ercises on stroke patients’ bodily balance and muscle force, the patients’ balance ability and knee flexor muscle force improved10). Lee Dong-Jin et al. reported that when 34 chronic stroke patients divided into an underwater group and a land group received training for 12 weeks in a study intended to examine the effects of underwater and land task-oriented training on the patients’ balance ability, the underwater group showed larger improvement in static and dynamic balance than the land group11). Park et al. reported that when 44 chronic stroke patients divided into an underwater exercise group and a land exercise group had performed exercise for six weeks in a study intended to examine the effects of underwater exercises using buoyant apparatuses on joint position senses and Performance-Oriented Mobility Assessment (POMA), the underwater group showed larger improvement in their joint position senses and POMA than the land exercise group12). Recently, underwater exercise has gained more attention for stroke rehabilitation9). Therefore, underwater exercises are considered to be able to satisfy the social demands for more effective and safer therapeutic interventions. However, studies on underwater exercises are still insufficient, and previous studies did not apply the same exercise program to underwater and land exercises or implement underwater proprioceptive sense exercise programs. In this respect, this study was intended to implement the same proprioceptive sense exercise program underwater and on the land in patients with hemiplegia resulting from stroke in order to examine the effects of the exercise program on the patients’ balance ability.
1220 J. Phys. Ther. Sci. Vol. 25, No. 10, 2013 SUBJECTS AND METHODS
The subjects who participated in this study were 62 stroke patients hospitalized in D hospital located in Daejeon, Korea. To minimize the possibility of spontaneous recoveries, the subjects were selected from chronic stroke patients with onset at least six months previously, who had no internal medical disease such as diabetes, had no heart disease and no orthopedic problems, scored 24 or more on the Mini-Mental State Examination-Korea, had no visual problems, and could walk at least 15 m by themselves. These subjects had been given explanations until they sufficiently understood this experiment. Then the subjects or their guardians signed consent forms for participation in this experiment. General characteristics of the study subjects are as shown in Table 1.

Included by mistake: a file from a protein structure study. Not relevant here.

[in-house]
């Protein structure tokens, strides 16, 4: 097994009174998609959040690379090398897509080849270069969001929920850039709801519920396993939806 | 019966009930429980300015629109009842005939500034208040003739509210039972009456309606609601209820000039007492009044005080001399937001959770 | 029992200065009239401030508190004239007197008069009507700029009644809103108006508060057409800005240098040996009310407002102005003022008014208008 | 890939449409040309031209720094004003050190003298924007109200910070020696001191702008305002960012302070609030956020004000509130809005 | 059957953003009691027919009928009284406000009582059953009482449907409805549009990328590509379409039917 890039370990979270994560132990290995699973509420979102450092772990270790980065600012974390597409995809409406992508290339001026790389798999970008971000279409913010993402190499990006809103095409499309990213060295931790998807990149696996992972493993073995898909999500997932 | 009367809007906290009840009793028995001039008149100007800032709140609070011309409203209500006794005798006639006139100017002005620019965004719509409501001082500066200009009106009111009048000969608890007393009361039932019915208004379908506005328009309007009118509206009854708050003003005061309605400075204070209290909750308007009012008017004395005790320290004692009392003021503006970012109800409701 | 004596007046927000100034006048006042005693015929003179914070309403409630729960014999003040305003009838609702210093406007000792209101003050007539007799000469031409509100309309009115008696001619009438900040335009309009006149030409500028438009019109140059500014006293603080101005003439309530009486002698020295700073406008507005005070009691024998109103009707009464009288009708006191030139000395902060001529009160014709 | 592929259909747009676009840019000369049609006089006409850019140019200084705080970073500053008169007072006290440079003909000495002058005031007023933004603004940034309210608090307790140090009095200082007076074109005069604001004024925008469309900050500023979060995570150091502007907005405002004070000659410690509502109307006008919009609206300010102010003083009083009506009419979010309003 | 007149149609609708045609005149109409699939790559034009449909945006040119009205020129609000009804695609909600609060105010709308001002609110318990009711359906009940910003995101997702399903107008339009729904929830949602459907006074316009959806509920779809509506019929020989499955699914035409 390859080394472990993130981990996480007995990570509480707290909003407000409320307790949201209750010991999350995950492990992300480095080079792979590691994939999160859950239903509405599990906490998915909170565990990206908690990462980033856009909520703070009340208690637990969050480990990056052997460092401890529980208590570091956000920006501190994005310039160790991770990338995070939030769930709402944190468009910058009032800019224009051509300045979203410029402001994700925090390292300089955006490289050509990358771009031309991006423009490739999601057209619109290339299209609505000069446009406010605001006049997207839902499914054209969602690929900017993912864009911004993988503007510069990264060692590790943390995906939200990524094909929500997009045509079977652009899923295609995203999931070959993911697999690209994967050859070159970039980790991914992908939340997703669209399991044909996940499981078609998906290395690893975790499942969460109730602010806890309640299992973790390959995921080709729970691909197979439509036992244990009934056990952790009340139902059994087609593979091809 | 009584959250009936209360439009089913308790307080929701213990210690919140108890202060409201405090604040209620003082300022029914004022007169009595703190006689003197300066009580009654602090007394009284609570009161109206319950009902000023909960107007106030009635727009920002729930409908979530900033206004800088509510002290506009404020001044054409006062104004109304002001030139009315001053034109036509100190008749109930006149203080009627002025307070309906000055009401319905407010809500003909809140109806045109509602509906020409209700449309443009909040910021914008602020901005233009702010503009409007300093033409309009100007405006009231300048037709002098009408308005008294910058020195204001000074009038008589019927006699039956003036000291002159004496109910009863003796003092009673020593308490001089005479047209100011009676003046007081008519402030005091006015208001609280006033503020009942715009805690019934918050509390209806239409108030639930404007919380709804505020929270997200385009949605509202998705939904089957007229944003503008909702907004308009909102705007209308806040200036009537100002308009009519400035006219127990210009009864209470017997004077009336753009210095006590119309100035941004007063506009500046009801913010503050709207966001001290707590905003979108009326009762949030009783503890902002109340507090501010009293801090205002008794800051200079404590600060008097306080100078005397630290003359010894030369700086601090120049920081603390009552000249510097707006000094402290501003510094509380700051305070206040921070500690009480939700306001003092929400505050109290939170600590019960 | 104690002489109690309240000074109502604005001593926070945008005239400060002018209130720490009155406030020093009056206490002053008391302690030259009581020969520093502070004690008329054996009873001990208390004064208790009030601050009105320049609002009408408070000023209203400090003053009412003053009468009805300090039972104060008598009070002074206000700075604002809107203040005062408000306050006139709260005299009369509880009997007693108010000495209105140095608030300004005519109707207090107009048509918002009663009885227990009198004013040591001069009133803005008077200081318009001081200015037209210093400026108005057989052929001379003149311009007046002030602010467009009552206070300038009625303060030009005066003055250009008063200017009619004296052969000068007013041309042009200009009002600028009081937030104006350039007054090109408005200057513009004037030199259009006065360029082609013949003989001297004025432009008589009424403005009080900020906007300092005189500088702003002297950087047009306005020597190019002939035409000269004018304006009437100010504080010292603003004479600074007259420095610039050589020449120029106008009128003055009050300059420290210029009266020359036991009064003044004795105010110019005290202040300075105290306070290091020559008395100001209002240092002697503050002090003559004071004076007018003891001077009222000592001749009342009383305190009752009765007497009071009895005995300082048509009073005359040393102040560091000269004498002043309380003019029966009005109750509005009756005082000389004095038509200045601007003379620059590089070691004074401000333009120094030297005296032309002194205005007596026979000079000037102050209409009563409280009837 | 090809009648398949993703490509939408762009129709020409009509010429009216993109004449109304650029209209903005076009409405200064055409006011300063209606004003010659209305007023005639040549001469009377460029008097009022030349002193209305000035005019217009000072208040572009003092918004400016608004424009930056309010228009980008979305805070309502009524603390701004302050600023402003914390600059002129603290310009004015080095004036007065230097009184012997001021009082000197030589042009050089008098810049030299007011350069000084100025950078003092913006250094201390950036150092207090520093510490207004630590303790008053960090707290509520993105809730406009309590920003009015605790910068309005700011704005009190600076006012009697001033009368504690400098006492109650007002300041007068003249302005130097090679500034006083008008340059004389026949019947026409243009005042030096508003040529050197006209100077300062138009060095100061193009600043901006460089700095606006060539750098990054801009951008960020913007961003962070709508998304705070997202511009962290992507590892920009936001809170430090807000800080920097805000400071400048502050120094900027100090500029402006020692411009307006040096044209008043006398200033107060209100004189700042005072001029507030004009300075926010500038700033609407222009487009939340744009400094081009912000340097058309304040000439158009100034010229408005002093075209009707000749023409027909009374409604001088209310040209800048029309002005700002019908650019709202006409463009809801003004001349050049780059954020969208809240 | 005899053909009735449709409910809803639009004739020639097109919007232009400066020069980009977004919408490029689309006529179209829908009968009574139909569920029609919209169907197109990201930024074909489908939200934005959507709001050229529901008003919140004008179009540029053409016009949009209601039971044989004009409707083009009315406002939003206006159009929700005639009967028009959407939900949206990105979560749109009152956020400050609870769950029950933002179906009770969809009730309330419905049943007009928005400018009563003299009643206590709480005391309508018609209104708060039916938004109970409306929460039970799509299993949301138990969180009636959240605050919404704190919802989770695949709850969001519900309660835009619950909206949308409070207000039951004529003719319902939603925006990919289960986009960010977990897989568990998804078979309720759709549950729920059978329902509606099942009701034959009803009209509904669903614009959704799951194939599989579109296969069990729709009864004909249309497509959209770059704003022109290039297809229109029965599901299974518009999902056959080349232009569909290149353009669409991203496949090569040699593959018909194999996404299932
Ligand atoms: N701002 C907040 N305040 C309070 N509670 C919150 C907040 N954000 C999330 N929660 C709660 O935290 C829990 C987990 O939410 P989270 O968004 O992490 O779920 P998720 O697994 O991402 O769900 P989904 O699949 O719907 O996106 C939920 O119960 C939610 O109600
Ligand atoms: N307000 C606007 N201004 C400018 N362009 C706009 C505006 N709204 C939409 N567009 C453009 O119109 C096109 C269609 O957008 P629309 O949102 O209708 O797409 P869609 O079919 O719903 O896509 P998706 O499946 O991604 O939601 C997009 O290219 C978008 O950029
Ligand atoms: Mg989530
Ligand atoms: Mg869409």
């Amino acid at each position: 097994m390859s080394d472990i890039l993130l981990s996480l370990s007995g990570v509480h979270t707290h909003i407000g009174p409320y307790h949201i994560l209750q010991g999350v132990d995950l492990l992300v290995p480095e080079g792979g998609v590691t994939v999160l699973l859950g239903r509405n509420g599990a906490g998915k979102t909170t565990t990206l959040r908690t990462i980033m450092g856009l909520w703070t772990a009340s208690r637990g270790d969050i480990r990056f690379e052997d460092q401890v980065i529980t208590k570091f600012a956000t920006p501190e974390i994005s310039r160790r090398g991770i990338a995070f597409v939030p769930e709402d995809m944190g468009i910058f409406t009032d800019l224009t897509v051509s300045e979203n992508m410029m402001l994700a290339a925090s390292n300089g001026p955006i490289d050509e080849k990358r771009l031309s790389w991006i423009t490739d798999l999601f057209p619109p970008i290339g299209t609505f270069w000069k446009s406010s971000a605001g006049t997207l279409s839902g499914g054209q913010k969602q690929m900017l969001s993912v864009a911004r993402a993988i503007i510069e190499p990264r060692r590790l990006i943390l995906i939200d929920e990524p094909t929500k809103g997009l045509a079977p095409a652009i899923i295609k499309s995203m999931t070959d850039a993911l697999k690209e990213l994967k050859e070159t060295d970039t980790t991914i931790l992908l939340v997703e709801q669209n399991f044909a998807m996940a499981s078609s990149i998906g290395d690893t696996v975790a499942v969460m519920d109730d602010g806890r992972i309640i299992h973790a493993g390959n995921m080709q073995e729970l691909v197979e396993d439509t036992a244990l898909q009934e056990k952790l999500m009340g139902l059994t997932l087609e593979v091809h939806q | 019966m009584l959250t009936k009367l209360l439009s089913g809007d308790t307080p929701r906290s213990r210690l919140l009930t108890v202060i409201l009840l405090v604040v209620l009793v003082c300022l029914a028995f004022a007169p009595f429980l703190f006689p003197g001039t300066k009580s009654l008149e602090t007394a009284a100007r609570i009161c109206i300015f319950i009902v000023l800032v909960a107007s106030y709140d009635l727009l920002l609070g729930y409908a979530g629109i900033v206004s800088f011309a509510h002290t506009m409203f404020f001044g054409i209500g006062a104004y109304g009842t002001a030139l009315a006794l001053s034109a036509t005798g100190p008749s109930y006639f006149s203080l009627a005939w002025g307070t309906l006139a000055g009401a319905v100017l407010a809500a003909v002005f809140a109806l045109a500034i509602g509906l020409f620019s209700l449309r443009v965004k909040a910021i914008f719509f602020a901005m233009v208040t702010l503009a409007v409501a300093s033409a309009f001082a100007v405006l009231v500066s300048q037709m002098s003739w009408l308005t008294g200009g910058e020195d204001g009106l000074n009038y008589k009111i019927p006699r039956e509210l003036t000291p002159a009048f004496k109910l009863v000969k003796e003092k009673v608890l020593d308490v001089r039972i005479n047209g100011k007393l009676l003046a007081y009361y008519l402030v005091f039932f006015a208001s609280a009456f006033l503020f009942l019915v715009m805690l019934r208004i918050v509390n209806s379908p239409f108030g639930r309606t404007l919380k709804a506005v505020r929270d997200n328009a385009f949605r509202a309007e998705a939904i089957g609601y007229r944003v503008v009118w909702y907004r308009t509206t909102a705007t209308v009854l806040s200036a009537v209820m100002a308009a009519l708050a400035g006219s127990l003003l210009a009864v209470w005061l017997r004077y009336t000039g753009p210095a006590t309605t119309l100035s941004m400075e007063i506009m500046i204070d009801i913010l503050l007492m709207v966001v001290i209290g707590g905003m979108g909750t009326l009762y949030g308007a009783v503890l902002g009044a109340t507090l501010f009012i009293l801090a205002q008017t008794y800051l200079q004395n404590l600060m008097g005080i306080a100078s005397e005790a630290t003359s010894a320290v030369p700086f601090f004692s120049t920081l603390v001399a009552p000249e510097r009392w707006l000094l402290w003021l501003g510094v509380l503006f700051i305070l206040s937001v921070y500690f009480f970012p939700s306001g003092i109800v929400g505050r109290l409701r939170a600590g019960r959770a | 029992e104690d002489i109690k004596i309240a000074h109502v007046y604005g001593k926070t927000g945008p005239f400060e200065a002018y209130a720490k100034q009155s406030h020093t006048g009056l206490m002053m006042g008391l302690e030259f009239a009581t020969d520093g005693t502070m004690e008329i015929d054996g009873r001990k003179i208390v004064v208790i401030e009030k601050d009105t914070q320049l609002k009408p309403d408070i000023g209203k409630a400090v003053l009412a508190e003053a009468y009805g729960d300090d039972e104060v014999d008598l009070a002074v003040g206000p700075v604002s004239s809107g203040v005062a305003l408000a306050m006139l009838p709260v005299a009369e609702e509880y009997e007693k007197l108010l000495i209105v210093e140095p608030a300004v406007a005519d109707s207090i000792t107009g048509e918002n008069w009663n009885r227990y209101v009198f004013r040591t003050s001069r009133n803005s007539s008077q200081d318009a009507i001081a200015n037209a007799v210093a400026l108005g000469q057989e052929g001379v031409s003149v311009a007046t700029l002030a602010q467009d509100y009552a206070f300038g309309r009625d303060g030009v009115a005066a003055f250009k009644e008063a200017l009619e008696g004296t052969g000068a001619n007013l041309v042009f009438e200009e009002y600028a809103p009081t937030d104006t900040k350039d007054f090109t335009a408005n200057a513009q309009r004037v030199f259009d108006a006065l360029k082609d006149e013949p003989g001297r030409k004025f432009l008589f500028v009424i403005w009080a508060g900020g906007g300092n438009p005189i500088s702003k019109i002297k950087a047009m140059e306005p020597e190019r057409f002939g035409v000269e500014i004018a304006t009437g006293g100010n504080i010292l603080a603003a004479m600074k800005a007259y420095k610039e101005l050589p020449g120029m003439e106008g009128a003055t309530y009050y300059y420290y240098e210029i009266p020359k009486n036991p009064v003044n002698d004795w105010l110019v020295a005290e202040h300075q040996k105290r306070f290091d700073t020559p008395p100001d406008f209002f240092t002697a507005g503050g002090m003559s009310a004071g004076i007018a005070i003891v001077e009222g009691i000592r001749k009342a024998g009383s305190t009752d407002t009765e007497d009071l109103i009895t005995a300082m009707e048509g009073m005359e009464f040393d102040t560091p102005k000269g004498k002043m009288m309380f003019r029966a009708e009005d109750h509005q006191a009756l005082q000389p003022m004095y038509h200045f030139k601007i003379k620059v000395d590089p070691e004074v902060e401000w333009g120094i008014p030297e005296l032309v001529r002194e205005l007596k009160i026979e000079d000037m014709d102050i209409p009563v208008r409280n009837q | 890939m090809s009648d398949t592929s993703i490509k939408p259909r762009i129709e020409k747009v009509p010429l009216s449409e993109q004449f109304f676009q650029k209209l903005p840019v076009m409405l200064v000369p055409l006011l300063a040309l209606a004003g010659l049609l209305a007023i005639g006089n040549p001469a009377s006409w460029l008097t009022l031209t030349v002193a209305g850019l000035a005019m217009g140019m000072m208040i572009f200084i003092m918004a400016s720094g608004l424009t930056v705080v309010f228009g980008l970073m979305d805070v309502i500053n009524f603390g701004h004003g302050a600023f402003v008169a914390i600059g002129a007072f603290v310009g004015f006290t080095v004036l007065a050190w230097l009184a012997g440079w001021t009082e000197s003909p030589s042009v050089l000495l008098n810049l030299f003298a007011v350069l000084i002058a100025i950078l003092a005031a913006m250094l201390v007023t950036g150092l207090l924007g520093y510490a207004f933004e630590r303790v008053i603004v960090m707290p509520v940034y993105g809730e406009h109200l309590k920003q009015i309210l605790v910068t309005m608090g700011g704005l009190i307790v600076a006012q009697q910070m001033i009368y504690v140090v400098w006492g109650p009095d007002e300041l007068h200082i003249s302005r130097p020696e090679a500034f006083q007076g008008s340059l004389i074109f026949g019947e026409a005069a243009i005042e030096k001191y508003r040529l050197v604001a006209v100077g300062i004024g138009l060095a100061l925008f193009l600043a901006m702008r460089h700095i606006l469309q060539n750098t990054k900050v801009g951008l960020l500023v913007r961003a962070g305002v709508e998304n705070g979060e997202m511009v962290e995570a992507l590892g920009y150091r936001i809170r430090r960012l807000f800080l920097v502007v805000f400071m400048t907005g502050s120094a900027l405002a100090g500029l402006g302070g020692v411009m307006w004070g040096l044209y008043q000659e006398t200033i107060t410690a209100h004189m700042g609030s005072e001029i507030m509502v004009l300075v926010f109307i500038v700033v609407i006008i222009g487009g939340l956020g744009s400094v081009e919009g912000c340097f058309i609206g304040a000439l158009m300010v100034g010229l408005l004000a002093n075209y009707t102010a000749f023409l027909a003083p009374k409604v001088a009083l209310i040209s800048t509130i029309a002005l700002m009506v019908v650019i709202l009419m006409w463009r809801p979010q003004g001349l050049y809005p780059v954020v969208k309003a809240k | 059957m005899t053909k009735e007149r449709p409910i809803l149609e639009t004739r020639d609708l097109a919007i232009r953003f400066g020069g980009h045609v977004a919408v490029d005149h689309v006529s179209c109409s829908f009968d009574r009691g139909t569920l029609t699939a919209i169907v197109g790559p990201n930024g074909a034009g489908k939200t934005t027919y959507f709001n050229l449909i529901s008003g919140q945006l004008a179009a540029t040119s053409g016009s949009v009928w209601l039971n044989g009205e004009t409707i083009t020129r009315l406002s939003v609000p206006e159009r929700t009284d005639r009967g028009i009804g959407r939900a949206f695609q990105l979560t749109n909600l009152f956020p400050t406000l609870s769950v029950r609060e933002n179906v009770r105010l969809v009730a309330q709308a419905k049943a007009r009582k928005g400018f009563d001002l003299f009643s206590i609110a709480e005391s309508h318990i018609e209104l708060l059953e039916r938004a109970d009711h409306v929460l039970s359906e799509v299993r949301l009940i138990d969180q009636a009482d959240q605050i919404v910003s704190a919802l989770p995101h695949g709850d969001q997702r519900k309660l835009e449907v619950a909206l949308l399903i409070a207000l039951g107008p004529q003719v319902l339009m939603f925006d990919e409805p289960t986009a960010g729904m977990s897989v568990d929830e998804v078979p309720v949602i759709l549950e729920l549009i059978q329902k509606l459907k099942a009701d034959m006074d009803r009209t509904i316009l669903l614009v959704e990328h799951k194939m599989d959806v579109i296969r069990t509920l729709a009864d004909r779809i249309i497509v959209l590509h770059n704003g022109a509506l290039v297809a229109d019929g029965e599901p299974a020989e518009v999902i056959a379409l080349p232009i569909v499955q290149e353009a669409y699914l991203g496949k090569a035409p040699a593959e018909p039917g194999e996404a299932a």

The proprioceptive sense exercise program in the present study was created referring to the proposal by Melzer13) and Hupperets et al.14) and implemented a total of 18 times, 3 times per week, for 6 weeks from January 2011. All the study subjects performed exercises for a total of 40 minutes each time consisting of 30 minutes of main exercises, 5 minutes of warming up exercises and warming down exercises underwater or on the land depending on their groups. The underwater exercise group used wonder boards in a pool (depth 1.1 m, water temperature 33.5 °C, air temperature 27 °C) dedicated to underwater exercise, and the land exercise group used balance mats in an exercise treatment room in the hospital building. The overall exercise programs for the underwater exercise group and the land exercise group were the same, and three sets consisting of 10 repetitions of motions at different levels were performed. The details of the exercise program are as follows. (1) One-legged knee flexion: The subjects placed one foot toward the front and one toward the rear, with one on the land and the other on the wonder boards (balance mats), and then bent and straightened the knees while pushing the body forward. (2) Toe stand: The subjects stood on the wonder boards (balance mats) with the feet comfortably apart laterally and repeated motions to raise and lower the heels. (3) One-legged stance: The subjects stood on the wonder boards (balance mats) on one foot (for 30 seconds). (4) Knee flexion of both legs: The subjects stood with their feet comfortably apart laterally with one foot in the water and the other foot on the wonder boards (balance mats) and bent and straightened the knees. (5) Weight shift: The subjects stood with their feet comfortably apart laterally with one foot in the water and the other foot on the wonder boards (balance mats) and moved the pelvis laterally. The joint position sense test is a method of assessing the position of individual body segments without a visual aid, and it can also be applied to the proprioceptive sense in hemiplegic patients15). In this study, we employed the Biometrics (Biometrics Ltd. UK) motion analysis system that helped us compose a base unit that digitizes the analog joint angles and an electrogoniometer that measures the joint